SEOUL - North Korea is casting doubt on next month's summit between leader Kim Jong Un and President Donald Trump over joint Air Force drills taking place in South Korea, which it says are ruining the diplomatic mood.
North Korea always reacts angrily to the joint U.S.-South Korea military exercises, considering them as a rehearsal for an invasion. But this year, with the sudden burst of diplomacy, had appeared to be different.
The South Korean and U.S. militaries had scaled back and played down the exercises, declining the news media the usual access to the drills. North Korea barely said a word about the drills during the computer simulation exercises that took place through April.
The two-week-long Max Thunder drills between the two countries' Air Forces, an annual event that began on Friday, have, however, clearly struck a nerve in North Korea.
"This exercise targeting us, which is being carried out across South Korea, is a flagrant challenge to the Panmunjom Declaration and an intentional military provocation running counter to the positive political development on the Korean Peninsula," the North's Korean Central News Agency said in a report published early.
The Max Thunder exercise involves about 100 warplanes, including eight F-22 radar-evading fighters and an unspecified number of B-52 bombers and F-15K jets, according to the South's main Yonhap News Agency. During last year's Max Thunder exercises, U.S. and South Korean fighter jets flew an average 60 sorties a day to showcase their firepower.
By mentioning the Panmunjom Declaration, North Korea was referring to the agreement signed last month by Kim and South Korean President Moon Jae-in following their historic summit.
They agreed to work to turn the armistice agreement that ended the Korean War in 1953 into a peace treaty that would officially bring the war to a close, and also to pursue the "complete denuclearization" of the Korean Peninsula.
North Korea suggested that the drills were putting the proposed summit between Trump and Kim, scheduled for June 12, in jeopardy.
"The United States will also have to undertake careful deliberations about the fate of the planned North Korea-U.S. summit in light of this provocative military ruckus jointly conducted with the South Korean authorities," KCNA said.
Trump and Kim are due to meet in Singapore, which would be the first time a North Korean leader had meet with a sitting U.S. president.
Trump and his top aides, including Secretary of State Mike Pompeo and national security adviser John Bolton, both previously known for their hard line views on North Korea, have express optimism that a denuclearization agreement can be worked out.
In surprising detail, Pompeo - who says Kim watches foreign news reports - has laid out the economic and development aid that would flow to the North Korean regime if it permanently and verifiably gives up its nuclear weapons program.
But North Korea, despite being run by one totalitarian family for the last seven decades, is not entirely monolithic. It does have its hawks and its doves, and analysts speculated that hard-liners in the military, concerned about the sudden talk of denuclearization, might be trying to interfere with the current diplomatic efforts.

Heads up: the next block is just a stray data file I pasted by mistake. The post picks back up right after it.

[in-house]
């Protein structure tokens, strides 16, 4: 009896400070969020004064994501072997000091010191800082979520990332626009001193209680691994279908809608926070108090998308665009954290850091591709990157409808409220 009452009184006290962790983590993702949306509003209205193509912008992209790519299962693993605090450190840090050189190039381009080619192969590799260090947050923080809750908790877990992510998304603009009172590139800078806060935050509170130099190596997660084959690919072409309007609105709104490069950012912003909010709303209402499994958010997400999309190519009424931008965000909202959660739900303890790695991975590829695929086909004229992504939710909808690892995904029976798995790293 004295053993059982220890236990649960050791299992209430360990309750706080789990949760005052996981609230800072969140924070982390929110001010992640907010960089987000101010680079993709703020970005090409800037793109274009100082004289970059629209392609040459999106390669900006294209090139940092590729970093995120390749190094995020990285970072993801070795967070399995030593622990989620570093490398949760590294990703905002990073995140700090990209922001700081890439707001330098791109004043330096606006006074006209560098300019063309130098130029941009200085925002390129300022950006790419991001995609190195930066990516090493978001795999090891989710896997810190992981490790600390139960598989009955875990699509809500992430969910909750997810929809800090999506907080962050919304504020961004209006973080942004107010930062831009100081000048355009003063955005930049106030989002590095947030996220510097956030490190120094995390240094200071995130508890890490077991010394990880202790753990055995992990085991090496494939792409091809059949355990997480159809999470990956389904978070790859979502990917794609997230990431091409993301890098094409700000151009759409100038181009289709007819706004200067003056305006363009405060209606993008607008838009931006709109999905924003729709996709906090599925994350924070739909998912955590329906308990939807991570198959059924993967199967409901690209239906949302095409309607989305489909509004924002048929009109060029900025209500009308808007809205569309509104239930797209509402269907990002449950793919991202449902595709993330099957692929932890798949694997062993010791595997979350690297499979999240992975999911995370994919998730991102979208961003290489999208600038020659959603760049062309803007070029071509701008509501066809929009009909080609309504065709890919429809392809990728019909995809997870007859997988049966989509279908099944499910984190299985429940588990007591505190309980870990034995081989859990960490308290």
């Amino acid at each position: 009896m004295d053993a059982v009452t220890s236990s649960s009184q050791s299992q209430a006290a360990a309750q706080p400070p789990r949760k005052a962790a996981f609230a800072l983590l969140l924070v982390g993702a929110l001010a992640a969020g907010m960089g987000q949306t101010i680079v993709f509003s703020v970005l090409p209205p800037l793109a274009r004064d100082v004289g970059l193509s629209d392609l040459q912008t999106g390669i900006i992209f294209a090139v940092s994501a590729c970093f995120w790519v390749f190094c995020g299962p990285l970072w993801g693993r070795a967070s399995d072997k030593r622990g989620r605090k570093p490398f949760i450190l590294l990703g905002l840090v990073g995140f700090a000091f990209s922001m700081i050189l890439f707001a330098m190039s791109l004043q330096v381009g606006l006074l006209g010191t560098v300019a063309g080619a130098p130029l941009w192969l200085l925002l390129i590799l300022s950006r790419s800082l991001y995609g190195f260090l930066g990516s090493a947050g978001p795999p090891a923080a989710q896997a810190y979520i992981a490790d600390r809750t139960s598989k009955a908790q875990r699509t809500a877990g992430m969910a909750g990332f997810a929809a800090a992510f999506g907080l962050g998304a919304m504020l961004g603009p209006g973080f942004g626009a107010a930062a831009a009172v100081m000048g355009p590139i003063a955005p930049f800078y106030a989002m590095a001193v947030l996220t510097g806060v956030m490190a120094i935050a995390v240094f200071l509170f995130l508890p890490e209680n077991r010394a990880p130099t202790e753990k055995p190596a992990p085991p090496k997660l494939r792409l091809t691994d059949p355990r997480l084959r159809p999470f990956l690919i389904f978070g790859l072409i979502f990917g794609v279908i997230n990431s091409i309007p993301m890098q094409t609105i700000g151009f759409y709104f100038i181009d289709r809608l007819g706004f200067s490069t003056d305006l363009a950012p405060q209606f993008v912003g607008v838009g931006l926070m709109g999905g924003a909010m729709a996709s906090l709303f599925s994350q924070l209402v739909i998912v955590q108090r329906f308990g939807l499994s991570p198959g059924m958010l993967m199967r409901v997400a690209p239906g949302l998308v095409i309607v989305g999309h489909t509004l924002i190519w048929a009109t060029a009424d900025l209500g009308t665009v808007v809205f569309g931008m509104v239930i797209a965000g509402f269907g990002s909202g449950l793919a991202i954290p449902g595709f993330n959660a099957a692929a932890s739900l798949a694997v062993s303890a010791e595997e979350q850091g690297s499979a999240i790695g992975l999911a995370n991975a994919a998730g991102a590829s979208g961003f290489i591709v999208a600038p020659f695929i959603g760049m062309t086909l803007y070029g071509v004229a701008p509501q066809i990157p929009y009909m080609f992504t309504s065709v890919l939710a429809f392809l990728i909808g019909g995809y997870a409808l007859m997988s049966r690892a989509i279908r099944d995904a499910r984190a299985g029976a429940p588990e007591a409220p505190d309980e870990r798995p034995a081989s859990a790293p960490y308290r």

At the same time as threatening to scupper the summit with Trump, North Korea did cancel talks with South Korean officials that had been scheduled for Wednesday, less than 24 hours after agreeing to them.
North Korea had said it would send five senior officials to Panmunjom for meetings with South Korean officials, the first such talks since the April 27 inter-Korean summit.
They were due to discuss some of the infrastructure aid that South Korea would provide to North Korea as part of their broader detente.
The North was going to send Ri Son Kwon, who leads the North Korean agency in charge of inter-Korean exchanges and was present at the summit, while the South was going to send senior officials from the transport ministry and forest service.
"Through the inter-Korean high-level talks, (we) will push to lay the groundwork for sustainable development and lasting peace by having in-depth discussions and faithfully implementing the Panmunjom Declaration," the South's unification ministry said in a statement Tuesday.
Max Thunder is a two-week operation that has been held annually in the spring for about 10 years. It features the United States and South Korea flying strike aircraft together from air bases in South Korea and Japan to practice air-to-air combat. About 1,000 U.S. troops and 500 South Koreans were involved last year, according to a U.S. military statement published at the time.
Max Thunder is significantly smaller than Foal Eagle and Key Resolve, two other military exercises that were held in April, and briefly paused to reduce tensions as Kim and Moon could meet at the border at the demilitarized zone between their nations to discuss potential peace plans.
The Pentagon said in March that Foal Eagle, which includes ground maneuvers, would involve about 11,500 U.S. troops and 290,000 South Koreans this year, while Key Resolve would focus more on computer simulation and involve about 12,200 U.S. troops and 10,000 South Koreans.
The threat by North Korea to cancel the summit now would seem to contradict the message that South Korean national security adviser Chung Eui-yong brought to the White House in March, when Kim volunteered to meet with Trump. At that time, Kim's message was that North Korea would refrain from additional nuclear or missile testing and understood "that the routine joint military exercises between the Republic of Korea and the United States must continue."
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The Washington Post's Dan Lamothe contributed to this report.